( Ci 1 Ci 2 Ci 3 ) = ( iM 11 iM 12 iM 13 iM 21 iM 22 iM 23 iM 31 iM 32 iM 33 ) ( Rs Gs Bs ) ( 5 )
The image generating section 7 (see FIG. 1) carries out a signal arithmetic operation based on this Equation (5), thereby generating signals Ci1, Ci2 and Ci3 on a unit block basis. These signals Ci1, Ci2 and Ci3 that have been generated on a unit block basis represent three images that have been produced by the light rays that were incident on the areas C1, C2 and C3, respectively. Among other things, the images represented by the signals Ci1 and Ci2 correspond to the images obtained by viewing the subject from the areas C1 and C2 that are spaced apart from each other in the x direction, and therefore, can be handled as a left-eye image and a right-eye image, respectively. That is to say, the two images represented by the signals Ci1 and Ci2 have parallax corresponding to the distance between the two areas C1 and C2. Consequently, information about the depth of the subject can be obtained from these images.
The image signals Ci1, Ci2 and Ci3 that have been obtained through the processing described above are represented by photoelectrically converted signals Rs, Gs and Bs but correspond to grayscale images (i.e., monochrome images), not color images. In order to obtain a color image instead of a grayscale image, normal color processing using a Bayer arrangement may be carried out on the photoelectrically converted signals thus obtained, instead of the signal arithmetic processing described above. In that case, some loss of the incoming light and a variation in color temperature may be caused by the Cy and Ye filters of the light-transmitting plate 2. However, as these color filters have high optical transmittance, the loss of the incoming light can be smaller than in the related art. Also, even an overall color shift, if any, can be coped with by adjusting the white balance. Thus, the image capture device of this embodiment can obtain a good color image by using the incoming light highly efficiently.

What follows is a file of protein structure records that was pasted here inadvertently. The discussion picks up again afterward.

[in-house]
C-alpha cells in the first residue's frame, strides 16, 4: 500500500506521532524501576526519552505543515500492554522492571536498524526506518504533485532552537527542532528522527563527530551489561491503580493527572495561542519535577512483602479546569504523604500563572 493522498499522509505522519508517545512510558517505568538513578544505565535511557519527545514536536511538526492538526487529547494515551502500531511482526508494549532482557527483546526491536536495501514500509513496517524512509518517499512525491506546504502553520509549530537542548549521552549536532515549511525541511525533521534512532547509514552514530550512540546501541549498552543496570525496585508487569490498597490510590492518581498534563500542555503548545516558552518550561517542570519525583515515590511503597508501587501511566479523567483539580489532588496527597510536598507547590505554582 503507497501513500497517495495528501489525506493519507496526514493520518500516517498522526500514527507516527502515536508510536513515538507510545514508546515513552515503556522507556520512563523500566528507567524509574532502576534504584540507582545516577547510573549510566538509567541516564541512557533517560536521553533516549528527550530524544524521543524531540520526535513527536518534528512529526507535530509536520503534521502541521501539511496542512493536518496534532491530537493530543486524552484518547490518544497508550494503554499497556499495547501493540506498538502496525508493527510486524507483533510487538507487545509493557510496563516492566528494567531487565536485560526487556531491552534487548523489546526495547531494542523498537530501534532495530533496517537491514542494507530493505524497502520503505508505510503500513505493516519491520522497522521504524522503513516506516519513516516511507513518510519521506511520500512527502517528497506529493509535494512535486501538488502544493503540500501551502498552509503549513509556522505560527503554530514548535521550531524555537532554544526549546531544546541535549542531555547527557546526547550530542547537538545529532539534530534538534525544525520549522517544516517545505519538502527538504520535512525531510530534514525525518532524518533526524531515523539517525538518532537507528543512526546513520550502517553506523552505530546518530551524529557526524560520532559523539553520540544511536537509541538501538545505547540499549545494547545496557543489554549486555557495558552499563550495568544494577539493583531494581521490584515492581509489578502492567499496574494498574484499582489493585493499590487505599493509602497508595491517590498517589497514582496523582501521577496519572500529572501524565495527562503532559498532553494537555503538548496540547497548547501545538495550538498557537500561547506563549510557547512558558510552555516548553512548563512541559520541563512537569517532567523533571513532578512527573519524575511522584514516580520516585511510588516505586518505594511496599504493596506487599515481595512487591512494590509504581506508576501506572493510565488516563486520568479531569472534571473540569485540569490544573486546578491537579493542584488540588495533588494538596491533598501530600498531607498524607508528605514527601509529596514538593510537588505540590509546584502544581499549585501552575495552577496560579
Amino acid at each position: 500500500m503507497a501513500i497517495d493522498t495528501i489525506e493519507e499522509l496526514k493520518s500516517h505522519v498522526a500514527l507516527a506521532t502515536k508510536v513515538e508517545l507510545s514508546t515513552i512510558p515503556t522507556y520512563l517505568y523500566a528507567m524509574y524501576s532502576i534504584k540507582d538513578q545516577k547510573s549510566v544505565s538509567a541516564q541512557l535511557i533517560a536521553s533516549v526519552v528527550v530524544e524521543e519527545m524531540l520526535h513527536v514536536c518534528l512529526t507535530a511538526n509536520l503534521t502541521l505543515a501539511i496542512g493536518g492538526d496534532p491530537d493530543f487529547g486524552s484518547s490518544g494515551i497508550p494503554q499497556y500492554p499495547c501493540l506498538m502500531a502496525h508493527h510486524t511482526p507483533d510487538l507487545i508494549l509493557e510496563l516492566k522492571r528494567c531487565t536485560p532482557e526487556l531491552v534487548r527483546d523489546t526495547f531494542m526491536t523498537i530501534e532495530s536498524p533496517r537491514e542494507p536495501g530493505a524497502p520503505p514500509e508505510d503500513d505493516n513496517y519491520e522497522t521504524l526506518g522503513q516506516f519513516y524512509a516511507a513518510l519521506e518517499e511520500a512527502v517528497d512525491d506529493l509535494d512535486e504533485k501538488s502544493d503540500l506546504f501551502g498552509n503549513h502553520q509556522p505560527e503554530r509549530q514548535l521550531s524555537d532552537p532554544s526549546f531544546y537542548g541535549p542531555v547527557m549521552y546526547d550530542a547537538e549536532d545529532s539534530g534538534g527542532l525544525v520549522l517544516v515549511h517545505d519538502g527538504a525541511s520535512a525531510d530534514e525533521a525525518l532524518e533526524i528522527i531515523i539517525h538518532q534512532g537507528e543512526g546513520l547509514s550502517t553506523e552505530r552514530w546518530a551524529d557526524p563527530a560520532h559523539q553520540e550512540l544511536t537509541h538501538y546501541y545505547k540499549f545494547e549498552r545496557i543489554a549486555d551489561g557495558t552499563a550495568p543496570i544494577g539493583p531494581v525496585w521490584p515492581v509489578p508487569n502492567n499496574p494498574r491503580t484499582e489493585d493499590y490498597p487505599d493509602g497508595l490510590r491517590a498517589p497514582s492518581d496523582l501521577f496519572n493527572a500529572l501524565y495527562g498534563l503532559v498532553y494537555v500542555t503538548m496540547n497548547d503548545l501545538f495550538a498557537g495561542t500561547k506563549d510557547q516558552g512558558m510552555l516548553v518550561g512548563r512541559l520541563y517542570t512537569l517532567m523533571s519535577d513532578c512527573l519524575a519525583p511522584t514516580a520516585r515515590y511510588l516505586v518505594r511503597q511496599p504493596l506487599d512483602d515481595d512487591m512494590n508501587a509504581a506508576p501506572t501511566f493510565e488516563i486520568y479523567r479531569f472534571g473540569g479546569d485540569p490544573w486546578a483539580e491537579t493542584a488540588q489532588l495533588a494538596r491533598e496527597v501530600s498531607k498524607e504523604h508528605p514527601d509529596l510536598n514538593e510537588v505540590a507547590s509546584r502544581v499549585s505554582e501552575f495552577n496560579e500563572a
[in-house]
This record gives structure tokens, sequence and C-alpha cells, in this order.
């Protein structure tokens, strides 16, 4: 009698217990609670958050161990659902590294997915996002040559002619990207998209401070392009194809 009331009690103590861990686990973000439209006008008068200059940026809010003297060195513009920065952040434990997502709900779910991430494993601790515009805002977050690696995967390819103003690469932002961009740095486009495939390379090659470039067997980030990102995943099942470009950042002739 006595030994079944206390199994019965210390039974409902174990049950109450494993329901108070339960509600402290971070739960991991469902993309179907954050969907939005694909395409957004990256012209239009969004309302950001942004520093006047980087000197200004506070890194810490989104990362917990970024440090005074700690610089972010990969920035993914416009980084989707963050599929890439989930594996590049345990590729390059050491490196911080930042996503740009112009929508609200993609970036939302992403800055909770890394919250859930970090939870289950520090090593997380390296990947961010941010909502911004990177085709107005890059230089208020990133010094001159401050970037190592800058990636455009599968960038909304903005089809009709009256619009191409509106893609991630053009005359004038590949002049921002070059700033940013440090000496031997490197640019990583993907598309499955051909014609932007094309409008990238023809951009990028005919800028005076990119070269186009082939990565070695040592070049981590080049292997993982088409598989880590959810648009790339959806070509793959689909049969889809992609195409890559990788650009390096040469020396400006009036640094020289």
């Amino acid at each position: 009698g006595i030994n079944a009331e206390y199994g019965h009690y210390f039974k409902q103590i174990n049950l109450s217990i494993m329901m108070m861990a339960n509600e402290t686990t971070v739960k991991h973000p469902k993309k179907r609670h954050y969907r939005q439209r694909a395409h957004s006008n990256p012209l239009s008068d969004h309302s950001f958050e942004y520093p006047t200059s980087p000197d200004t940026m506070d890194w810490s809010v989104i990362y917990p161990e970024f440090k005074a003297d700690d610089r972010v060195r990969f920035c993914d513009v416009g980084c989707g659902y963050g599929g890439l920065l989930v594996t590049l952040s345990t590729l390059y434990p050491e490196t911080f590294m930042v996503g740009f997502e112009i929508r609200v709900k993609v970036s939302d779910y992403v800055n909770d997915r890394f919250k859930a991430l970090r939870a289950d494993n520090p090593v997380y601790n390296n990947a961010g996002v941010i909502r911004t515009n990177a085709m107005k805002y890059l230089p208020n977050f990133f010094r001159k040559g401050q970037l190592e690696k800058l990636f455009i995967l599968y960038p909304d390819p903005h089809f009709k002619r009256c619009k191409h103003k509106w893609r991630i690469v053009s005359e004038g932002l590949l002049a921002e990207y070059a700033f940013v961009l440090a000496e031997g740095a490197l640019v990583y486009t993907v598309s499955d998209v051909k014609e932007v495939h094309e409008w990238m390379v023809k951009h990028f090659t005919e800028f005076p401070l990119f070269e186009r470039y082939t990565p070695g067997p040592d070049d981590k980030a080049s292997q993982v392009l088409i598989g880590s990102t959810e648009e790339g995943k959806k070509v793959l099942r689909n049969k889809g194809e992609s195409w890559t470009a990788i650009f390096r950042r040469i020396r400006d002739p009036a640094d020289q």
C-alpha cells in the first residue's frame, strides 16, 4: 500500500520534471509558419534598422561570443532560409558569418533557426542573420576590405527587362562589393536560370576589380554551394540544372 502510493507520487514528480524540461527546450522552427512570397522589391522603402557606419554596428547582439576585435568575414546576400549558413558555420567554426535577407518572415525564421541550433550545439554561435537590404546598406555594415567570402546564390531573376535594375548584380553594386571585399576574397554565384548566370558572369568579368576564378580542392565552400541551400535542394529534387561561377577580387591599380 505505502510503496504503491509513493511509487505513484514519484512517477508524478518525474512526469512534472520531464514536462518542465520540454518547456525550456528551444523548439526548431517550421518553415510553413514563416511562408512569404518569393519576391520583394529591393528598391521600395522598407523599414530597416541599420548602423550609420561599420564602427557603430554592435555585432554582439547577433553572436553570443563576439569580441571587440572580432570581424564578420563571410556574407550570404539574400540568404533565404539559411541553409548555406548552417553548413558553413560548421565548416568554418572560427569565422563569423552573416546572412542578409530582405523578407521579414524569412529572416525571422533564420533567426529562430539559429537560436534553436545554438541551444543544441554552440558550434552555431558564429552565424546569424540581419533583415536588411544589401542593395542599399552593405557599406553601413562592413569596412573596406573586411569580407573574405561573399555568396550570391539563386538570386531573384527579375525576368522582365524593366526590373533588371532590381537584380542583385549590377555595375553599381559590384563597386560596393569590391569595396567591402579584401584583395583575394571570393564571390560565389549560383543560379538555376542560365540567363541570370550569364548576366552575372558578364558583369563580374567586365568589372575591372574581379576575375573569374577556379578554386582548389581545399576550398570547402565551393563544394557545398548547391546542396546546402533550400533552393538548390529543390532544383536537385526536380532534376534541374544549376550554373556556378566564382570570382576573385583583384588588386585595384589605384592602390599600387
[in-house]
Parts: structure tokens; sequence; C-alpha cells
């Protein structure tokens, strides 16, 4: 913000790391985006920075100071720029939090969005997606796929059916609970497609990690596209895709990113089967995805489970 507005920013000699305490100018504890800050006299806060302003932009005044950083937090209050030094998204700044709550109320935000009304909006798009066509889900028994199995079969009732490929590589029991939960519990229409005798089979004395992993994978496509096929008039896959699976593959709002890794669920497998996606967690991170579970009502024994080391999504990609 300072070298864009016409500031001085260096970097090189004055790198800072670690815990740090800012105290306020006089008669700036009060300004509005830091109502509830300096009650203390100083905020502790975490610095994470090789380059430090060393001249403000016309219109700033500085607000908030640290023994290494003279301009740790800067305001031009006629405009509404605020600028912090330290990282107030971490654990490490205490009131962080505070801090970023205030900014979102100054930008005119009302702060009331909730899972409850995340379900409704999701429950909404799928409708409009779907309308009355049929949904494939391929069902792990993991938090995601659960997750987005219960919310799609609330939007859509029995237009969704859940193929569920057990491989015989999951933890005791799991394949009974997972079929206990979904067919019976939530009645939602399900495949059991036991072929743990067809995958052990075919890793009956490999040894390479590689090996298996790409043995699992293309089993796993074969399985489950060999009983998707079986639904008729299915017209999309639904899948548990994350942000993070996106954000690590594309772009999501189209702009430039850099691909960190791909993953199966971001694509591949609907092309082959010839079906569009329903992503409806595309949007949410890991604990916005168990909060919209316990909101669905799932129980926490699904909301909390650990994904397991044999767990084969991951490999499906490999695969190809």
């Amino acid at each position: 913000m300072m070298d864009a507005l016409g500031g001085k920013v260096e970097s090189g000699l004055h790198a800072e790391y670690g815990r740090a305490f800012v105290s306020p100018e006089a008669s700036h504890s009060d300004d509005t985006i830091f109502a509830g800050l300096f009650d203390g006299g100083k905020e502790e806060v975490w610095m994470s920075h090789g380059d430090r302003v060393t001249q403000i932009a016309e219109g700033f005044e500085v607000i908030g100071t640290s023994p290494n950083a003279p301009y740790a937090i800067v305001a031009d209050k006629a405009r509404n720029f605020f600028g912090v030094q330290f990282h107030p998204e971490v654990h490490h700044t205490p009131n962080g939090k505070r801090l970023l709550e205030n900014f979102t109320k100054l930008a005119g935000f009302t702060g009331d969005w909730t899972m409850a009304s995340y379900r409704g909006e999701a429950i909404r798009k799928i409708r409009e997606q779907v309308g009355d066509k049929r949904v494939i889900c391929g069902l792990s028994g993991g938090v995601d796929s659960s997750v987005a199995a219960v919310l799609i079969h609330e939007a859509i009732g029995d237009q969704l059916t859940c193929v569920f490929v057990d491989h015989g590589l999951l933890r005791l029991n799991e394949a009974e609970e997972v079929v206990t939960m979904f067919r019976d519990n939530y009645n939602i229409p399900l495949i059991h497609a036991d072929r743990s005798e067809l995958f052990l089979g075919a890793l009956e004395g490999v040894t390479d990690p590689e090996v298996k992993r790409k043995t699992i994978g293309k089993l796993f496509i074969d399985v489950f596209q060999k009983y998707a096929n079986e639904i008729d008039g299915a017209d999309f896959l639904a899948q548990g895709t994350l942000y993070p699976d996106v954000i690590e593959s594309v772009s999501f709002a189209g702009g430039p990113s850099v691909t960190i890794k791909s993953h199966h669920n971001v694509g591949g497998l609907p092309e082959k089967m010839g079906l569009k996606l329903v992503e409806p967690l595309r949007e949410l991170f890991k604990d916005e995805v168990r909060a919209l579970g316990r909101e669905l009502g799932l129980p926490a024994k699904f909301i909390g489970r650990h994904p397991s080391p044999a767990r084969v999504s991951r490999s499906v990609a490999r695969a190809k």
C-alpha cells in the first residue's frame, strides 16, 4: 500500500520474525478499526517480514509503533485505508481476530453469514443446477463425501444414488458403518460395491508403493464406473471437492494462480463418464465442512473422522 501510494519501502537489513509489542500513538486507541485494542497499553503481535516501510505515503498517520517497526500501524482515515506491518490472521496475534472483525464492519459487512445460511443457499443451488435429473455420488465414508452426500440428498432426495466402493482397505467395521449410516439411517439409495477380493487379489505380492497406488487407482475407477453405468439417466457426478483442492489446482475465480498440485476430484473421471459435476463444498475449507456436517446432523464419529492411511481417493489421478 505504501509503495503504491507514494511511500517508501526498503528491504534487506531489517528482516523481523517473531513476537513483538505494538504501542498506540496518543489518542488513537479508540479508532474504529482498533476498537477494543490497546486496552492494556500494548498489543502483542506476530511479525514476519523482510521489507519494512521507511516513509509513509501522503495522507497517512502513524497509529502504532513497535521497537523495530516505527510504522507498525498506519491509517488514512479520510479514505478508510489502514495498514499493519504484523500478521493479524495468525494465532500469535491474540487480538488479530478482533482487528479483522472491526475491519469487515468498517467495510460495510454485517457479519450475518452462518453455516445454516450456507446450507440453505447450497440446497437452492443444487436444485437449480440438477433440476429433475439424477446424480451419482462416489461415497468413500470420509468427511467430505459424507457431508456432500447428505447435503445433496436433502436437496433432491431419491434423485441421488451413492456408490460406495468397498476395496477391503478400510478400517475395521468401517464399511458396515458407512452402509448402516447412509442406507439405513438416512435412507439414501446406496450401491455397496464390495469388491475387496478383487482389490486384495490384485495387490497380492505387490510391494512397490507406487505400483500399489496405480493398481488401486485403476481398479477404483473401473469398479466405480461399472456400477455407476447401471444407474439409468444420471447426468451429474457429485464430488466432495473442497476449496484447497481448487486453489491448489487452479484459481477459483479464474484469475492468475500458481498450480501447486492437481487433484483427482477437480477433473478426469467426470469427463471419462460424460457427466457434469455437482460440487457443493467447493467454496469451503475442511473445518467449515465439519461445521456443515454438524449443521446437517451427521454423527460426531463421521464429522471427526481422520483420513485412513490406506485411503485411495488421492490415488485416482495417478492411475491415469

Optionally, instead of performing normal color processing using a Bayer arrangement on the respective photoelectrically converted signals in order to obtain a color image, color information may also be obtained by using only the Ci3 term of Equation (4). That is to say, even by obtaining Ci3 by Equation (5) and then regarding Mx13×Ci3, Mx23×Ci3 and Mx33×Ci3 as representing the quantities of R, G and B light rays, respectively, a color image can also be obtained.
A parallax signal could be generated and distance information could be calculated by using the image signals Ci1 and Ci2 that have been obtained in this manner. And once the distance information has been obtained by calculation, that information can be used to generate a parallax signal for a color image, generate an image as viewed from an arbitrary viewpoint, separate the foreground from the background by cropping, and for other purposes.